Lisa Mellon is a Lecturer in the Department of Psychology. Prior to this she was a post-doctoral researcher on a project assessing the quality of care for smoking cessation services in Irish hospitals. Prior to this, she held a post-doctoral position with the ASPIRE-S Study (Action on Secondary Prevention Interventions and Rehabilitation in Stroke). Lisa has a BA in Psychology and an MSc in Health Psychology, both from National University of Ireland, Galway. Prior to commencing her PhD on the HRB PhD Scholars Programme in Health Services Research, she worked in frontline hospital departments, and was a research assistant on case control and RCT studies in the School of Public Health and Preventive Medicine in Monash University, Melbourne. Her research interests include the examination of help-seeking behaviour during onset of an acute medical event, the provision of comprehensive post-stroke rehabilitation to stroke survivors and assessment of post-stroke cognitive impairment, and behaviour change interventions for risk factor management and secondary prevention. Lisa is the current Honorary Secretary of the Division of Health Psychology in the Psychological Society of Ireland.
Senior Lecturer Psychology
Karen is a senior lecturer in psychology in RCSI. She teaches psychology, behavioural science and research methods to both undergraduate and postgraduate students (medicine, physiotherapy and pharmacy) as well as healthcare professionals. Karen has a background in health and organisational psychology. She has a BA in psychology and an MA in social and organisational psychology. Her PhD (health psychology) was completed as part of the Healthy Ageing Research Programme at RCSI. Karen's research interests include population health, ageing, sexual health and quality of care. She is the current President Elect of the European Health Psychology Society. Karen is currently on secondment to Perdana University (PU-RCSI School of Medicine) in Malaysia where she is the Academic Lead in Psychology and Behavioural Science http://www.perdanauniversity.edu.my/.
Maria Pertl is a Lecturer in the Department of Psychology. Before coming to RCSI, she worked as a post-doctoral researcher in the Trinity College Institute of Neuroscience where she led a cohort study funded by The Alzheimer Society of Ireland and the Health Research Board, which examined relationships between stress and cognitive function in spousal dementia caregivers. Maria previously held a postdoctoral position in the School of Psychology, Trinity College Dublin(TCD), investigating decision making among people with depression. Maria completed her PhD, MSc, and undergraduate degree in Psychology in TCD. Her doctoral research, conferred in 2013, investigated the contributing factors to cancer-related fatigue and evaluated the effectiveness of a psychological intervention for cancer survivors with persistent fatigue. Maria has taught health psychology and research methods to students in various health-related disciplines in TCD, University College Dublin, and St. Patrick’s College and has carried out several research projects on cancer screening and prevention. Her research interests include the impact of stress on health, cognitive aging,caregiving, psycho-oncology, cancer-related fatigue, and models that conceptualise the development of chronic conditions. Maria is the current Honorary Secretary of the Division of Health Psychology in the Psychological Society of Ireland.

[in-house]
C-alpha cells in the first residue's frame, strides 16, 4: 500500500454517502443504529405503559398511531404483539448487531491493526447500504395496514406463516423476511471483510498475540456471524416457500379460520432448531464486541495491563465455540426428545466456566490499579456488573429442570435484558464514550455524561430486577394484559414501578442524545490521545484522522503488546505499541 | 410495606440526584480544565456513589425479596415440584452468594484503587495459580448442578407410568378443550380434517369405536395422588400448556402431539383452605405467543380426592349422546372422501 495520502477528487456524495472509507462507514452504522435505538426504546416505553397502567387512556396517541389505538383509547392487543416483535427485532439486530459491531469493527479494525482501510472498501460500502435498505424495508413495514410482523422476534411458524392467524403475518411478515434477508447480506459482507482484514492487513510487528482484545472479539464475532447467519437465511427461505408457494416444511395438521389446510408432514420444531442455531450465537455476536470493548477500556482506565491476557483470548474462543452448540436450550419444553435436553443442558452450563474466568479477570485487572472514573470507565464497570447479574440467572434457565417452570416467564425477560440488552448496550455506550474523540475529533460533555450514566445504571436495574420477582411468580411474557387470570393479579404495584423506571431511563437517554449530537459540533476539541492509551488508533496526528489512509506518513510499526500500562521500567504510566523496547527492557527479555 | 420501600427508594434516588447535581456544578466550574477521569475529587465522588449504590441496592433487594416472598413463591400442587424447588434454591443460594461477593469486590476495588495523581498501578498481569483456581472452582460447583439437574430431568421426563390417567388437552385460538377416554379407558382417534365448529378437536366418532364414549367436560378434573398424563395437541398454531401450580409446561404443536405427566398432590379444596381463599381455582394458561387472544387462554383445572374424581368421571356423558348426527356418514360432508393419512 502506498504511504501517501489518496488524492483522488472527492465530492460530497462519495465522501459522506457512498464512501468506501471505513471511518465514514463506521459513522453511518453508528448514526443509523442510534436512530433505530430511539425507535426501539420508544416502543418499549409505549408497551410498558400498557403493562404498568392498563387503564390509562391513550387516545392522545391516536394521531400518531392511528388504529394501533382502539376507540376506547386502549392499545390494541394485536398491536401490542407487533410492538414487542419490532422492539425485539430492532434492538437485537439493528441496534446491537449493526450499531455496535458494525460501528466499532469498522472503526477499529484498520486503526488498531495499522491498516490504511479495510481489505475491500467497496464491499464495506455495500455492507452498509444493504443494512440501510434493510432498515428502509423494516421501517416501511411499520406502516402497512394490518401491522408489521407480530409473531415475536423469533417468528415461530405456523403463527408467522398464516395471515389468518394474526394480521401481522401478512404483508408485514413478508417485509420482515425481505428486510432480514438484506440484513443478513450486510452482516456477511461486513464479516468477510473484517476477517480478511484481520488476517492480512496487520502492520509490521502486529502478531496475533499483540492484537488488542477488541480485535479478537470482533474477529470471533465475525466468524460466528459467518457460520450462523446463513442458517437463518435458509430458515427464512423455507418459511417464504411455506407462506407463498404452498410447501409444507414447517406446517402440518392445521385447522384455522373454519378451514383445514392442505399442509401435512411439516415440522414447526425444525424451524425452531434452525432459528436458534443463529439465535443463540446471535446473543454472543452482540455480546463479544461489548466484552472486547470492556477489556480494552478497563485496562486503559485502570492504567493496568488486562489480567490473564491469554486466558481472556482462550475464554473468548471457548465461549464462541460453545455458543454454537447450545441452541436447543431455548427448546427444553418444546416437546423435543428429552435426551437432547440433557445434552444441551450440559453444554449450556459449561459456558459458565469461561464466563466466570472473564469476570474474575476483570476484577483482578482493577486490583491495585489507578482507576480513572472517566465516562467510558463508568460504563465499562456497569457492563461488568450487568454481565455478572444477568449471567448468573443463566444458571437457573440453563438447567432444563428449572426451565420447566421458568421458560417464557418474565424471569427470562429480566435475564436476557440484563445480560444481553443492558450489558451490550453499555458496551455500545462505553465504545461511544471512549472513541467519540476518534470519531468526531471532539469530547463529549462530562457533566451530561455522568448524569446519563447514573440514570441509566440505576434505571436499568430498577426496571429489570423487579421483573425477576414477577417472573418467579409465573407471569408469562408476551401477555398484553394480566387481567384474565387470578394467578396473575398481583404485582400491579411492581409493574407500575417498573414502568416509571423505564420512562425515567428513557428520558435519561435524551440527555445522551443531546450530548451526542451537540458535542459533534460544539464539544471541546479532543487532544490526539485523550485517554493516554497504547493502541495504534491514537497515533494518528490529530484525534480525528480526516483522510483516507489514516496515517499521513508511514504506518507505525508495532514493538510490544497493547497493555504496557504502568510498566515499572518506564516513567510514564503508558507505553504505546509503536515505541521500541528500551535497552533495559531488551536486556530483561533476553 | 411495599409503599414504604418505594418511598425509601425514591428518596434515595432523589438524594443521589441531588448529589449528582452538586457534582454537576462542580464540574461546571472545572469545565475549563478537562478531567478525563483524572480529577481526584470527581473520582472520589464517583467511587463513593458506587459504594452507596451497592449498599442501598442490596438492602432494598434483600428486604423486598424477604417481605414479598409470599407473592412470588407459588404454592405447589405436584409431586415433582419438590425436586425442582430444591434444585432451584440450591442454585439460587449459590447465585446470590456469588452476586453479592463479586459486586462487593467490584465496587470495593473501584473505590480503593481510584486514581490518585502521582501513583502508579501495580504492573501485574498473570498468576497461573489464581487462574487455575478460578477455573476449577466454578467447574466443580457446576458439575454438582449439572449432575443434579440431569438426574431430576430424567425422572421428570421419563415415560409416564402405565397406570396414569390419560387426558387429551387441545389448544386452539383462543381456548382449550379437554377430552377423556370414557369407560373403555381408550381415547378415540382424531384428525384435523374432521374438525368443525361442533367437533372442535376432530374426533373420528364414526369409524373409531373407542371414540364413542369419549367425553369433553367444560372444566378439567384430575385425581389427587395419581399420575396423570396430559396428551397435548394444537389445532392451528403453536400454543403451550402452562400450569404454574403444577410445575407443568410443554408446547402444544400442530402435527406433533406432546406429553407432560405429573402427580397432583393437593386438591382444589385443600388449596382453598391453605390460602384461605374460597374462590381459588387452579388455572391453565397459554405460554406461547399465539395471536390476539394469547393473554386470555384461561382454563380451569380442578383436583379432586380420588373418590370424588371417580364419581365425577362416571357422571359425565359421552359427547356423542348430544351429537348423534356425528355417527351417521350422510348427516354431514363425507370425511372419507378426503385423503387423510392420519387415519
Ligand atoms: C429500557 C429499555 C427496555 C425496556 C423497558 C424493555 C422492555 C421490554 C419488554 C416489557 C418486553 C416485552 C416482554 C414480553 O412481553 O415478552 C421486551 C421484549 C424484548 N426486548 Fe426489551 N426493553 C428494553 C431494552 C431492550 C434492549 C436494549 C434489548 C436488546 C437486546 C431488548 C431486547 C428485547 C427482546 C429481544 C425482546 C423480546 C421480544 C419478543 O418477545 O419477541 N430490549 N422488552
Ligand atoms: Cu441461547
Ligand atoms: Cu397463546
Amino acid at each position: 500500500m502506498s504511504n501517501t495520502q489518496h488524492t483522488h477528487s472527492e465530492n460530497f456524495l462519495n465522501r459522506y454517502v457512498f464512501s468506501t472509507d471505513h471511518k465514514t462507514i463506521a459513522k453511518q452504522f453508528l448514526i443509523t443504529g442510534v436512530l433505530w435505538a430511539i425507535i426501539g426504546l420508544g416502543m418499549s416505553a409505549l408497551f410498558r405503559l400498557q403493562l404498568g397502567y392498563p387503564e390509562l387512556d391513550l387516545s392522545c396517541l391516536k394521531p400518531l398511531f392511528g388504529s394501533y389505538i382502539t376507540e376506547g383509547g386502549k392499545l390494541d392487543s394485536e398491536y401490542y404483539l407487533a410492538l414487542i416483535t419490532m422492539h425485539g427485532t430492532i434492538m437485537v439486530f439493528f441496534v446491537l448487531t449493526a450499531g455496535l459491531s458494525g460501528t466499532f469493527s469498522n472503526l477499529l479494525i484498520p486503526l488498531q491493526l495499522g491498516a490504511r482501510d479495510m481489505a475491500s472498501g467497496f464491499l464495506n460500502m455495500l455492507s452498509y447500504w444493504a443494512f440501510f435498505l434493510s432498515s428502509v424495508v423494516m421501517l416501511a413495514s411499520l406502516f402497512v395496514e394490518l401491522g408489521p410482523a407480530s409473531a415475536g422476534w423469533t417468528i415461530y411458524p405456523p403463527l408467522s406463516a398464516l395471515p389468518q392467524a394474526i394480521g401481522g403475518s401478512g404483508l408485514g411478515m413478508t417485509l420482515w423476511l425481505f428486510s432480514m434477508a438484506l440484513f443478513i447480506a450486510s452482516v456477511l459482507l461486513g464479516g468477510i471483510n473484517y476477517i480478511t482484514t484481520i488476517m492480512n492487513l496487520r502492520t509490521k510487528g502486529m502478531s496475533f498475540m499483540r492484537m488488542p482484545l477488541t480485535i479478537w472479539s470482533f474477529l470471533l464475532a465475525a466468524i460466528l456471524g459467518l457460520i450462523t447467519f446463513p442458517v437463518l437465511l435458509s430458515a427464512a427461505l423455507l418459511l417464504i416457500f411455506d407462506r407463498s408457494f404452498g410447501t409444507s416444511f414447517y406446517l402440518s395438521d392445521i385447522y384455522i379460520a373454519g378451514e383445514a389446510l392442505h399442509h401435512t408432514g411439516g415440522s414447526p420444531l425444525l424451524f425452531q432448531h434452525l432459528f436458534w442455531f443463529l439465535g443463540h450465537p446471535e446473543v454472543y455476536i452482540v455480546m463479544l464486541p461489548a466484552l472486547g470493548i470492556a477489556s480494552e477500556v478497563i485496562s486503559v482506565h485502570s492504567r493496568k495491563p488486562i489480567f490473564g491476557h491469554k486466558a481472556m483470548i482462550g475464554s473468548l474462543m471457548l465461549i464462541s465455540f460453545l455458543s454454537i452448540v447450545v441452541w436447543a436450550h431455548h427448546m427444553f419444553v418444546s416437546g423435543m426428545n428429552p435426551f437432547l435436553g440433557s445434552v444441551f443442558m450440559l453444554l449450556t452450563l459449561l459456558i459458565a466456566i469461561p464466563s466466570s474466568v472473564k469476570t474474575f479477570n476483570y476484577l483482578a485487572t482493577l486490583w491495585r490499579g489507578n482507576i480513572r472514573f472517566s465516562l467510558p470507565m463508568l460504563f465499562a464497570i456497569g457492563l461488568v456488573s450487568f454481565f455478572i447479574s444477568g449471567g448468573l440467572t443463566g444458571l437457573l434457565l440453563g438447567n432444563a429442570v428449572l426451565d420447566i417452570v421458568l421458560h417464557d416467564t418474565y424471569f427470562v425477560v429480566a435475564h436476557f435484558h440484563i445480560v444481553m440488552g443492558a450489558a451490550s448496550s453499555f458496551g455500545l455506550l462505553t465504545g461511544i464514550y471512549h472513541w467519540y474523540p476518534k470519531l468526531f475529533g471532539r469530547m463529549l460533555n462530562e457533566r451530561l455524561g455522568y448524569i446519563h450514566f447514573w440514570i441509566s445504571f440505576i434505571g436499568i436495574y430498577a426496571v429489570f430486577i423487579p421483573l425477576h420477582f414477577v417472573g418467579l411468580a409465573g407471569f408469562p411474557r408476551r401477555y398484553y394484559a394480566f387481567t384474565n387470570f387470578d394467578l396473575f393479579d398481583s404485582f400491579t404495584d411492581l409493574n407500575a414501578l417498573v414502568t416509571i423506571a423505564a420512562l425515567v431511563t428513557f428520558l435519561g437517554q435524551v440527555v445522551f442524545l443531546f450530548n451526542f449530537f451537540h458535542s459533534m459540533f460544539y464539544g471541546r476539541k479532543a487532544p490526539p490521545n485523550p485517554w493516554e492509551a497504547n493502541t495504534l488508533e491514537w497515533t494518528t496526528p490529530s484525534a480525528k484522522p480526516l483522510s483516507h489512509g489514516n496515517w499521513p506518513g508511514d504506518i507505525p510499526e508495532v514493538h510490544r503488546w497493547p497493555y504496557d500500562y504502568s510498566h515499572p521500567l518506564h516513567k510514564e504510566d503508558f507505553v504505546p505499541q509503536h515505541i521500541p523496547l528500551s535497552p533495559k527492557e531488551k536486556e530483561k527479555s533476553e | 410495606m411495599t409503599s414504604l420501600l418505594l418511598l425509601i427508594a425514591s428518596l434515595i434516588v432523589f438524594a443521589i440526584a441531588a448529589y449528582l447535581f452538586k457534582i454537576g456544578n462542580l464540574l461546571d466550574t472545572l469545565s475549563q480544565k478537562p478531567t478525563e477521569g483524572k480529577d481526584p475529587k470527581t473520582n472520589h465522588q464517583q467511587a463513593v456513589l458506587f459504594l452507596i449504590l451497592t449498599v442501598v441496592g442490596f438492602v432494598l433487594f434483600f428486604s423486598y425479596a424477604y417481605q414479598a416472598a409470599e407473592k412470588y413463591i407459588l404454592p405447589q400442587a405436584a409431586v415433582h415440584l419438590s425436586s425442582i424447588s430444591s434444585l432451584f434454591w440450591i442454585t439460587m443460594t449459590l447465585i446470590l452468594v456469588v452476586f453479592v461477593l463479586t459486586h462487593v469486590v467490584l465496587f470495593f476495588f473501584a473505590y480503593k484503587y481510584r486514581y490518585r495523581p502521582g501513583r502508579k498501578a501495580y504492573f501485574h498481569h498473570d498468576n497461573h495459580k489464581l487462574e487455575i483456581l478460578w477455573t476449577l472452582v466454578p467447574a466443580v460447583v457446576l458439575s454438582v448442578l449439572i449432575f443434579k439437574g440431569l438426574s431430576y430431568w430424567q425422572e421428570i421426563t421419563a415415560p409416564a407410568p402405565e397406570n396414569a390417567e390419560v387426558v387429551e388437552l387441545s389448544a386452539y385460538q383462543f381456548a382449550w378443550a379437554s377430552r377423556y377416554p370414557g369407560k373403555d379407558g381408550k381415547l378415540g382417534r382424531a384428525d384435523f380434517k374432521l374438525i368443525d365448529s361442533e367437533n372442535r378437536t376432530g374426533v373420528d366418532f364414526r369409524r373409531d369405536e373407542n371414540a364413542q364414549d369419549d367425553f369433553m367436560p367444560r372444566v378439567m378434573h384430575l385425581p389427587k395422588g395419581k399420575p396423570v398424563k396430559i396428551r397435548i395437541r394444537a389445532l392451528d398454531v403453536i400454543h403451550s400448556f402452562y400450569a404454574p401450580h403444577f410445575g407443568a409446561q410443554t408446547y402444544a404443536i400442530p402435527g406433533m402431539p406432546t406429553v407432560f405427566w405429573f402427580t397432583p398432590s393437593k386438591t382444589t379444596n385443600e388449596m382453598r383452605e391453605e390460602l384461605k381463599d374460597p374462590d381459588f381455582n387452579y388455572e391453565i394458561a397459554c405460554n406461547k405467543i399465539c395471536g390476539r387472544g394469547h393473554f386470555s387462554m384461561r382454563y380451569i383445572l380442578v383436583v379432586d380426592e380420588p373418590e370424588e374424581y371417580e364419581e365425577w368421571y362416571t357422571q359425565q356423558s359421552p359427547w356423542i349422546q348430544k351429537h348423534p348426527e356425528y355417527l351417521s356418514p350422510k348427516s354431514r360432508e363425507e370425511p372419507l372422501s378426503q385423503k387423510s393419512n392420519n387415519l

Associate Professor Pharmacoepidemiology
Ross Brannigan, BA(Hons), Psychology,
Ross Brannigan obtained his Bsc in Psychology from Maynooth University in 2016. Additionally, Ross has carried out research in various areas through internships while completing his degree,these areas ranged from fear generalization and avoidance to circadian rhythms and the effects of social jetlag. Ross began his PhD in RCSI in September 2016 in order to further his education and continue researching interesting areas within psychology and epidemiology.
Senior Post-doctoral Research Fellow
Dr Caitriona Cahir is senior post-doctoral researcher fellow at the Division of Population Health Sciences,Royal College of Surgeons in Ireland. She is working on a Health Research Board(HRB) funded project investigating quality and safety in medication use in the primary and secondary care settings. Prior to this Caitriona worked as a Research Officer in the Social Research Division at the Economic and Social Research Institute (ESRI) and was employed as a HRB Interdisciplinary Capacity Enhancement (ICE) post-doctoral research fellow at Trinity College Dublin,Ireland. The research programme investigated novel approaches to cancer prevention, treatment and cost in conjunction with the National Cancer Registry of Ireland (NCRI) and National Centre for Pharmacoeconomics (NCPE). Caitriona holds a HRB Scholars PhD in Health Services Research from the Division of Population Health Sciences, Royal College of Surgeons in Ireland. Her doctoral research nvestigated prescribing in older populations in Ireland by evaluating indicators of quality and efficiency. Caitriona obtained a Postgraduate Higher Diploma in Psychology from Trinity College Dublin in 2007. Prior to this she studied Economics at Trinity College Dublin and worked as a risk and operations analyst and as a fund manager for a Global Asset Manager for a number of years. Research interests are in health services research, medication taking behaviour, patient safety and outcomes, behavioural interventions, health psychology and pharmacoepidemiology.